Feeling abandoned in darkness, they were not alone, after all
COFFEE WITH WARREN, with Warren Harbeck
A chance encounter with one of our readers led to a surprise ending in which some who had felt abandoned found a sympathetic companion for their journey through a bewildering darkness.
And the companion was a despairing fellow who lived perhaps 2,700 years ago – the unknown author of one of the Psalms.
I shouldn’t have been surprised. For the past eight months I’ve been leading a weekly study of the Psalms at our church. Ah yes, those biblical hymns certainly cover a wide range of human experiences and emotions: praise and thanksgiving, reflections on creation and the glory of its Creator, God’s shepherd-like watchcare over us, and God’s presence with us when we journey “through the valley of the shadow of death” – and sometimes our bewilderment over where God is when we feel hopelessly lost and alone.
As is my custom, I’d arrived at Coffee Traders mid-morning this Monday, received my usual cup of light roast from one of the friendly servers, and headed upstairs to the balcony.
There he was, all by himself at a table for two along the railing, working on his laptop. Our Cochrane coffee companion Kristian Wold looked up, saw me, motioned for me to join him, and began closing his computer.
Kristian, besides being an avid outdoorsman, is the pastor of Hope Lutheran Church in northwest Calgary. As I arrived, he’d been working on words of comfort he’d be sharing at a funeral later this week.
We got to chatting about loss and grief. Yes, there were those who have lost their health and their loved ones. There were those who lost all their earthly possession in this month’s wildfire in Fort McMurray. There were those who have lost their reputations because of slander and gossip. There were those who have lost all confidence in themselves through bad choices and unbearable consequences.
I mentioned to Kristian that I’d been leading a study of the Psalms, many of which are classified as laments – as heartfelt expressions of grief, sorrow, bewilderment over life’s darker moments and feelings of abandonment.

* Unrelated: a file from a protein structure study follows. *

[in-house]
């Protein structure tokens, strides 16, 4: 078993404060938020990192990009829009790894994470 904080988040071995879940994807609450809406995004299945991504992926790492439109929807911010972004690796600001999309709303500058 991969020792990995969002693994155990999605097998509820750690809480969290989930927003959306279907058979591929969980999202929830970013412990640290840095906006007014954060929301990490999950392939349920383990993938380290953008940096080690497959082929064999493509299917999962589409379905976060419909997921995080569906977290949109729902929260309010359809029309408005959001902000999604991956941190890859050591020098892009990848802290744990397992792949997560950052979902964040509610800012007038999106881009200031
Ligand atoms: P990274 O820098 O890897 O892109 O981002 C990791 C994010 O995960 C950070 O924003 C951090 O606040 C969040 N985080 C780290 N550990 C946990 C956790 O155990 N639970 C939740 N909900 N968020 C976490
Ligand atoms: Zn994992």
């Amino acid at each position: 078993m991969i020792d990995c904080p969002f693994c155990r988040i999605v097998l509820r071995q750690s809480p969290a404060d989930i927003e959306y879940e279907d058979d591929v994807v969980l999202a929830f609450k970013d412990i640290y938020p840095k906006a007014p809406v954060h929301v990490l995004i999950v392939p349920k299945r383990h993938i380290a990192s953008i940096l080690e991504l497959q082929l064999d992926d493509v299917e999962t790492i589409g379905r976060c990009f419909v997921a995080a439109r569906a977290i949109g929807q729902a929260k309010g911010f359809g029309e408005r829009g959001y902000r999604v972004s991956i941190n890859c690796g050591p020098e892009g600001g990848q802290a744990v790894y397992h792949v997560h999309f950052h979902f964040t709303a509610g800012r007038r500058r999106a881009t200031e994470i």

When I referred to “darker moments and feelings of abandonment,” he responded with a memory of a particularly transformative moment during his pastoral training.
It was December 1st, World AIDS Day. A group of about 50 AIDS sufferers, their families and friends, and support workers had gathered at Carnegie Centre in Vancouver’s Downtown Eastside for a commemoration. Upon arriving, Kristian was asked if he’d say a few words.
But what to say? He’d never been in such a dark, lonely place in his own life as many of those gathered that evening were in.
Ah yes, Psalm 88. He would read words by an ancient biblical poet who also felt painfully alone and cried out from the depths of his troubled soul.
What an amazing choice of psalms, I thought to myself. Here were words that, as our mutual friend Rabbi Shaul Osadchey had explained to me once, are descriptive of “a complete black hole of despair and sorrow from which no joy could emanate,” leading the writer to lament the seeming absence not only of family and friends, but even of God.
I wondered whether such an emotional reaction might parallel the darkness and gloom many Jews experienced during the Holocaust.
Kristian opened his Bible and began reading to those confronting their own personal darkness and gloom of AIDS:
“O Lord, God of my salvation … incline your ear to my cry. For my soul is full of troubles …. I am counted as those who go down to the Pit; I am like those who have no help, like those forsaken among the dead…. You have caused my companions to shun me; you have made me a thing of horror to them… my eye grows dim through sorrow….
“O Lord, why do you cast me off? Why do you hide your face from me? … I am desperate…. You have caused friend and neighbor to shun me; my companions are in darkness.”
With the word, “darkness,” Kristian said no more, closed his Bible and sat down. A hush fell over the room.
Then one of the participants shouted out “Yes!” Another began to clap his hands. Then the whole gathering broke into applause.
They were not alone, after all.
© 2016 Warren Harbeck